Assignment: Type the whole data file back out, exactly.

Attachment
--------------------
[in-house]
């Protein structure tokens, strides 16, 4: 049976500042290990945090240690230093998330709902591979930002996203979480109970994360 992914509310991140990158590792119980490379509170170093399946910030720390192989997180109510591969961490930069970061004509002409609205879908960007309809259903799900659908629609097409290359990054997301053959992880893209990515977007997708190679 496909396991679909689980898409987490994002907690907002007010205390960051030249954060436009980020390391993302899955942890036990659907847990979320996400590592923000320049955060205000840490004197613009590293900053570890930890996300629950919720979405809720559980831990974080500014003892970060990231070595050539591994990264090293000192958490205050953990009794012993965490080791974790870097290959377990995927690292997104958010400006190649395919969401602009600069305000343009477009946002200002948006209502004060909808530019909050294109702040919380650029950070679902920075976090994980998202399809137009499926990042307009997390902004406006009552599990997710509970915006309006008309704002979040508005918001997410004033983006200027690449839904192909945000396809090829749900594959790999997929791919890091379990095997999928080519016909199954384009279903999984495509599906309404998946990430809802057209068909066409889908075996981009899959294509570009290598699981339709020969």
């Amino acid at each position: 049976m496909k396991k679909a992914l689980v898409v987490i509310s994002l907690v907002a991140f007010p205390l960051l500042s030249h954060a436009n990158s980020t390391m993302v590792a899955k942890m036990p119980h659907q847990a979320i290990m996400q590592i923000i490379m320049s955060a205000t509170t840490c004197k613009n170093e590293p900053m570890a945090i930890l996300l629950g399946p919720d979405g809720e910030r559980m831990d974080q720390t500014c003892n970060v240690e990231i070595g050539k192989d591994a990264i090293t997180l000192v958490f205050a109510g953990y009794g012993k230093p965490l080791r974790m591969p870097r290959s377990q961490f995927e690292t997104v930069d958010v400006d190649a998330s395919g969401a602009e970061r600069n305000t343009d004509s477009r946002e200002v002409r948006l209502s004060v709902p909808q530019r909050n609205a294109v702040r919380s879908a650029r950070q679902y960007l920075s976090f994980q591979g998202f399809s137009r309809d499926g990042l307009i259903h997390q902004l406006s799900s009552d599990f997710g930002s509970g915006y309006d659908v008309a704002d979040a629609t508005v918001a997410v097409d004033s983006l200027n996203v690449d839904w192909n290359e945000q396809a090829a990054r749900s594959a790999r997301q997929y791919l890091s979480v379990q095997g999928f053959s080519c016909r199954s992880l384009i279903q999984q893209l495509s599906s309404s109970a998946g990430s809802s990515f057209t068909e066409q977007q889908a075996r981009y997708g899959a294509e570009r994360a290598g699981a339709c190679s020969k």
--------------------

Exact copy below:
[in-house]
């Protein structure tokens, strides 16, 4: 049976500042290990945090240690230093998330709902591979930002996203979480109970994360 992914509310991140990158590792119980490379509170170093399946910030720390192989997180109510591969961490930069970061004509002409609205879908960007309809259903799900659908629609097409290359990054997301053959992880893209990515977007997708190679 496909396991679909689980898409987490994002907690907002007010205390960051030249954060436009980020390391993302899955942890036990659907847990979320996400590592923000320049955060205000840490004197613009590293900053570890930890996300629950919720979405809720559980831990974080500014003892970060990231070595050539591994990264090293000192958490205050953990009794012993965490080791974790870097290959377990995927690292997104958010400006190649395919969401602009600069305000343009477009946002200002948006209502004060909808530019909050294109702040919380650029950070679902920075976090994980998202399809137009499926990042307009997390902004406006009552599990997710509970915006309006008309704002979040508005918001997410004033983006200027690449839904192909945000396809090829749900594959790999997929791919890091379990095997999928080519016909199954384009279903999984495509599906309404998946990430809802057209068909066409889908075996981009899959294509570009290598699981339709020969």
């Amino acid at each position: 049976m496909k396991k679909a992914l689980v898409v987490i509310s994002l907690v907002a991140f007010p205390l960051l500042s030249h954060a436009n990158s980020t390391m993302v590792a899955k942890m036990p119980h659907q847990a979320i290990m996400q590592i923000i490379m320049s955060a205000t509170t840490c004197k613009n170093e590293p900053m570890a945090i930890l996300l629950g399946p919720d979405g809720e910030r559980m831990d974080q720390t500014c003892n970060v240690e990231i070595g050539k192989d591994a990264i090293t997180l000192v958490f205050a109510g953990y009794g012993k230093p965490l080791r974790m591969p870097r290959s377990q961490f995927e690292t997104v930069d958010v400006d190649a998330s395919g969401a602009e970061r600069n305000t343009d004509s477009r946002e200002v002409r948006l209502s004060v709902p909808q530019r909050n609205a294109v702040r919380s879908a650029r950070q679902y960007l920075s976090f994980q591979g998202f399809s137009r309809d499926g990042l307009i259903h997390q902004l406006s799900s009552d599990f997710g930002s509970g915006y309006d659908v008309a704002d979040a629609t508005v918001a997410v097409d004033s983006l200027n996203v690449d839904w192909n290359e945000q396809a090829a990054r749900s594959a790999r997301q997929y791919l890091s979480v379990q095997g999928f053959s080519c016909r199954s992880l384009i279903q999984q893209l495509s599906s309404s109970a998946g990430s809802s990515f057209t068909e066409q977007q889908a075996r981009y997708g899959a294509e570009r994360a290598g699981a339709c190679s020969k």